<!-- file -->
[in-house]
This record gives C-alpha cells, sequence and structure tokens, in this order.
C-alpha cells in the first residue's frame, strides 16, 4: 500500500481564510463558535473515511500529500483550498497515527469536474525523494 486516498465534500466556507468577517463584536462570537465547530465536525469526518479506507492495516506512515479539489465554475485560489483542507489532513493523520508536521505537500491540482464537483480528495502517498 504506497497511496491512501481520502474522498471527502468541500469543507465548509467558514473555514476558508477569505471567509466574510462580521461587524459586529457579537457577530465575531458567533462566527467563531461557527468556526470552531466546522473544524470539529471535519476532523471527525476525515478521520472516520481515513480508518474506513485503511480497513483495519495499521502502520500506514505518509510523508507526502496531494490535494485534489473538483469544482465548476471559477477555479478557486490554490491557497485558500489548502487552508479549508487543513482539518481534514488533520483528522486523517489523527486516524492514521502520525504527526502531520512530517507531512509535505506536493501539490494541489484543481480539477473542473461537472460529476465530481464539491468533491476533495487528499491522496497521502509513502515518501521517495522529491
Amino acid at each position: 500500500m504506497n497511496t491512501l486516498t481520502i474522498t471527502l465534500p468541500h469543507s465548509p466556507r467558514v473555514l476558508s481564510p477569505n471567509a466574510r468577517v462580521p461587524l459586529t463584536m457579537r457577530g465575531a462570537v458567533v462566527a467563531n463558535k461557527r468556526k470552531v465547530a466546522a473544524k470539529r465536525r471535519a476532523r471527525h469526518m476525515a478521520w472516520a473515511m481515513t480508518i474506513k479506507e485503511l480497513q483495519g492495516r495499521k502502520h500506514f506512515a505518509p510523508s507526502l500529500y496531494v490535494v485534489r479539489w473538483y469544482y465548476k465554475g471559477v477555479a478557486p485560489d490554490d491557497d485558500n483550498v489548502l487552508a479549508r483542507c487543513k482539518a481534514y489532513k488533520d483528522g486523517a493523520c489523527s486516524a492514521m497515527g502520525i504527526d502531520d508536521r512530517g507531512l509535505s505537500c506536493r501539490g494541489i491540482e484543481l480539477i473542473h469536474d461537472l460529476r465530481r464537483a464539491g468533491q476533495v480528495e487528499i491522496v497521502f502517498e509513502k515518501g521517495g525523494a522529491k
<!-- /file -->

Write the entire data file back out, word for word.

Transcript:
[in-house]
This record gives C-alpha cells, sequence and structure tokens, in this order.
C-alpha cells in the first residue's frame, strides 16, 4: 500500500481564510463558535473515511500529500483550498497515527469536474525523494 486516498465534500466556507468577517463584536462570537465547530465536525469526518479506507492495516506512515479539489465554475485560489483542507489532513493523520508536521505537500491540482464537483480528495502517498 504506497497511496491512501481520502474522498471527502468541500469543507465548509467558514473555514476558508477569505471567509466574510462580521461587524459586529457579537457577530465575531458567533462566527467563531461557527468556526470552531466546522473544524470539529471535519476532523471527525476525515478521520472516520481515513480508518474506513485503511480497513483495519495499521502502520500506514505518509510523508507526502496531494490535494485534489473538483469544482465548476471559477477555479478557486490554490491557497485558500489548502487552508479549508487543513482539518481534514488533520483528522486523517489523527486516524492514521502520525504527526502531520512530517507531512509535505506536493501539490494541489484543481480539477473542473461537472460529476465530481464539491468533491476533495487528499491522496497521502509513502515518501521517495522529491
Amino acid at each position: 500500500m504506497n497511496t491512501l486516498t481520502i474522498t471527502l465534500p468541500h469543507s465548509p466556507r467558514v473555514l476558508s481564510p477569505n471567509a466574510r468577517v462580521p461587524l459586529t463584536m457579537r457577530g465575531a462570537v458567533v462566527a467563531n463558535k461557527r468556526k470552531v465547530a466546522a473544524k470539529r465536525r471535519a476532523r471527525h469526518m476525515a478521520w472516520a473515511m481515513t480508518i474506513k479506507e485503511l480497513q483495519g492495516r495499521k502502520h500506514f506512515a505518509p510523508s507526502l500529500y496531494v490535494v485534489r479539489w473538483y469544482y465548476k465554475g471559477v477555479a478557486p485560489d490554490d491557497d485558500n483550498v489548502l487552508a479549508r483542507c487543513k482539518a481534514y489532513k488533520d483528522g486523517a493523520c489523527s486516524a492514521m497515527g502520525i504527526d502531520d508536521r512530517g507531512l509535505s505537500c506536493r501539490g494541489i491540482e484543481l480539477i473542473h469536474d461537472l460529476r465530481r464537483a464539491g468533491q476533495v480528495e487528499i491522496v497521502f502517498e509513502k515518501g521517495g525523494a522529491k